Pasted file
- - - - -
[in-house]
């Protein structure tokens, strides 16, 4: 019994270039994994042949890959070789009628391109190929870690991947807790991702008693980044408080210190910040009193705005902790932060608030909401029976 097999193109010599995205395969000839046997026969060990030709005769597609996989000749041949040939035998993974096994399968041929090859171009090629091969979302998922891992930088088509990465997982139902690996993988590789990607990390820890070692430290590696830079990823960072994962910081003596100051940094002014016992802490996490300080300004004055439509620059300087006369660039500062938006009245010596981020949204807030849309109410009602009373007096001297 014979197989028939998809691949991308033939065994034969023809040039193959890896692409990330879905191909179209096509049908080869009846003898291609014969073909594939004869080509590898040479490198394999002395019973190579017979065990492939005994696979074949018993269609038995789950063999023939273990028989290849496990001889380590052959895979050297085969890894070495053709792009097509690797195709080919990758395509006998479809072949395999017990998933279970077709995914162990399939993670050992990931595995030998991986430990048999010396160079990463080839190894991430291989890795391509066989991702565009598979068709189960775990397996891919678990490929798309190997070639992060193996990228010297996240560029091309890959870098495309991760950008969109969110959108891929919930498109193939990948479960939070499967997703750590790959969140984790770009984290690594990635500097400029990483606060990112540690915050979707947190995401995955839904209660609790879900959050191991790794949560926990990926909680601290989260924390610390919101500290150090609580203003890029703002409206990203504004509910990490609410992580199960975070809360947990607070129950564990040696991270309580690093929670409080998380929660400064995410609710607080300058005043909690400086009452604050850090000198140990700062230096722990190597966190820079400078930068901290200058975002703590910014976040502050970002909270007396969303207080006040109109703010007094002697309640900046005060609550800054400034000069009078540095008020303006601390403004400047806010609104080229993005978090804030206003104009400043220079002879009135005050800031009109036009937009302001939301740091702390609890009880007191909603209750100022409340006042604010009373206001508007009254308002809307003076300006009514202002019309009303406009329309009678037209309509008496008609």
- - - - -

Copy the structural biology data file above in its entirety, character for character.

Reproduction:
[in-house]
């Protein structure tokens, strides 16, 4: 019994270039994994042949890959070789009628391109190929870690991947807790991702008693980044408080210190910040009193705005902790932060608030909401029976 097999193109010599995205395969000839046997026969060990030709005769597609996989000749041949040939035998993974096994399968041929090859171009090629091969979302998922891992930088088509990465997982139902690996993988590789990607990390820890070692430290590696830079990823960072994962910081003596100051940094002014016992802490996490300080300004004055439509620059300087006369660039500062938006009245010596981020949204807030849309109410009602009373007096001297 014979197989028939998809691949991308033939065994034969023809040039193959890896692409990330879905191909179209096509049908080869009846003898291609014969073909594939004869080509590898040479490198394999002395019973190579017979065990492939005994696979074949018993269609038995789950063999023939273990028989290849496990001889380590052959895979050297085969890894070495053709792009097509690797195709080919990758395509006998479809072949395999017990998933279970077709995914162990399939993670050992990931595995030998991986430990048999010396160079990463080839190894991430291989890795391509066989991702565009598979068709189960775990397996891919678990490929798309190997070639992060193996990228010297996240560029091309890959870098495309991760950008969109969110959108891929919930498109193939990948479960939070499967997703750590790959969140984790770009984290690594990635500097400029990483606060990112540690915050979707947190995401995955839904209660609790879900959050191991790794949560926990990926909680601290989260924390610390919101500290150090609580203003890029703002409206990203504004509910990490609410992580199960975070809360947990607070129950564990040696991270309580690093929670409080998380929660400064995410609710607080300058005043909690400086009452604050850090000198140990700062230096722990190597966190820079400078930068901290200058975002703590910014976040502050970002909270007396969303207080006040109109703010007094002697309640900046005060609550800054400034000069009078540095008020303006601390403004400047806010609104080229993005978090804030206003104009400043220079002879009135005050800031009109036009937009302001939301740091702390609890009880007191909603209750100022409340006042604010009373206001508007009254308002809307003076300006009514202002019309009303406009329309009678037209309509008496008609």